On 25 May, brass bands from all over the country will descend on Saddleworth and Tameside for the annual Whit Friday brass band contests.
In honour of this long-running northern tradition, I wanted to celebrate images of brass banding in the archives at the National Science and Media Museum. Not only is the museum located in the heart of brass band country—the world-renowned Black Dyke Band, and other fantastic bands, are based in and around Bradford—but we also hold the photographic archive of a paper that frequently championed this popular British pastime.
The Daily Herald Archive contains photographs taken between 1912 and 1964, and the accompanying articles can be accessed via the British Newspaper Archive. Given the Daily Herald’s links with the labour movement, it is unsurprising that the paper not only documented the activities of brass bands, but also sponsored a series of brass band contests, including, for a time, the Nationals, which have been held since 1900. You can see the impressive trophy that once bore the paper’s name in the photograph below:
It is pictured here with Bradford’s Black Dyke Band, who were frequently crowned champions at the contest and have gone on to be one of the top bands not only in the UK, but also internationally. The man receiving the trophy, Captain R.A.C. Foster, is a relative of John Foster, the man whose Black Dyke Mill gave the band its name—you can read more about the story behind the photograph at the Bradford’s National Museum website.
In the early days, most band members were local textile workers, and many factories, mills, collieries and so on had their own brass bands, whose members had to work long hours to secure the time off they needed to compete and perform. The commitment made by band members is illustrated in the image below, which shows a pit band from Dodworth rehearsing.
In another stunning image, Ollerton Colliery brass band lead a procession of miners at the Cinder Hill pit on 5 January 1947.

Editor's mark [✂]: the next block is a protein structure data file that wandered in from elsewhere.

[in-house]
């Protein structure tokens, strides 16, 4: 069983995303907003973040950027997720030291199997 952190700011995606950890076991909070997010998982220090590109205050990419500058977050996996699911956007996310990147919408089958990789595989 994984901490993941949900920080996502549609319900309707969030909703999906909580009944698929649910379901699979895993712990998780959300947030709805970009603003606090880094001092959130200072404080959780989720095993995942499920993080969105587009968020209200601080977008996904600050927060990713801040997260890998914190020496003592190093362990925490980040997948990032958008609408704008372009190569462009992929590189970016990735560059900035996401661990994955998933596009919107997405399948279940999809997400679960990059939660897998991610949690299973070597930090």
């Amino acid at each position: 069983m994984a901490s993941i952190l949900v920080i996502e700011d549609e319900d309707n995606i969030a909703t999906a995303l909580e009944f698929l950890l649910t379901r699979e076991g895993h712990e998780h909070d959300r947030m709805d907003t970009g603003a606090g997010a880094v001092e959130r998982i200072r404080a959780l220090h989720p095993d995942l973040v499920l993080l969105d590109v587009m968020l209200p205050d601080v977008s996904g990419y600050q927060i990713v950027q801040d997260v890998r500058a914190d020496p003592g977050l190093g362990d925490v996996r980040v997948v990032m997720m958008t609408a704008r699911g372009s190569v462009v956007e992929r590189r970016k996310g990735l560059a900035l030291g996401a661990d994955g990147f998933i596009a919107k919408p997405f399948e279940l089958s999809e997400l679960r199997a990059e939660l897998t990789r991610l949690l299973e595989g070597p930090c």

Bands offered workers opportunities to socialise and entertain. They were and continue to be at the heart of local communities. As a former brass bander myself I remember that playing carols in a freezing town square at Christmas was just as important as competing in contests, marching in parades and carnivals, travelling to play at bandstands in obscure places and performing in local Labour/Conservative clubs, church halls and community venues.
Here at the National Science and Media Museum you can see a lovely example of this in the film The Miners’ Picnic, which can be watched in our BFI Mediatheque. Narrated by one of the band, this film gives an insight into the importance of brass bands within their local communities.
In the above image, an unnamed brass band performs for an impressively large crowd at a football match in Lancashire. Below, 17-year-old Marian Barlow, of Forest Row Silver Band, plays as guest soloist for Eastbourne Silver Band while on holiday in the seaside town. That’s real commitment!
Something about this scene reminds me of the 1996 film Brassed Off, which also features a female soloist playing with an all-male band.
The Daily Herald also ran features on manufacturers, including the renowned Boosey and Hawkes, still a household name today. The company probably made many of the instruments featured in the images above, and the manufacturing process was one of great precision. Here one of their new instruments is tuned and tested in the workshop using a harmonium.
I was particularly taken with a series of images documenting massed band performances. Imagine the noise that the band below would have made!
Of course there were and still are many sorts of brass band, and there are far too many wonderful images in our collection to feature them all here. We have Salvation Army band pictures, military bands, youth bands, legendary brass band conductor Harry Mortimer (who has a whole folder in the Daily Herald Archive) and bands are also featured in the work of Tony Ray-Jones, whose collection we hold at the museum.
As a former brass bander myself, I was thrilled to discover such a wonderful collection of images, and, although many brass bands retain their links to industry in name only, there remains a strong tradition of banding, contests and public performances.
My personal favourite is a picture of a member of Tintwistle Brass Band, whose junior section I was a member of many years ago! Above you can see him—Jim Fletcher—playing his tuba in 1947.
To end I’d like to quote from a Daily Herald article about the 1948 National Brass Band Championships:
The brass band movement, which springs from the very soul of ordinary British folk, is a tremendous, spontaneous movement of musicians who devote their leisure to practice and rehearsal, and the giving of pleasure to others.
—Daily Herald, 1948
Good luck to all the bands competing at this year’s Whit Friday contests!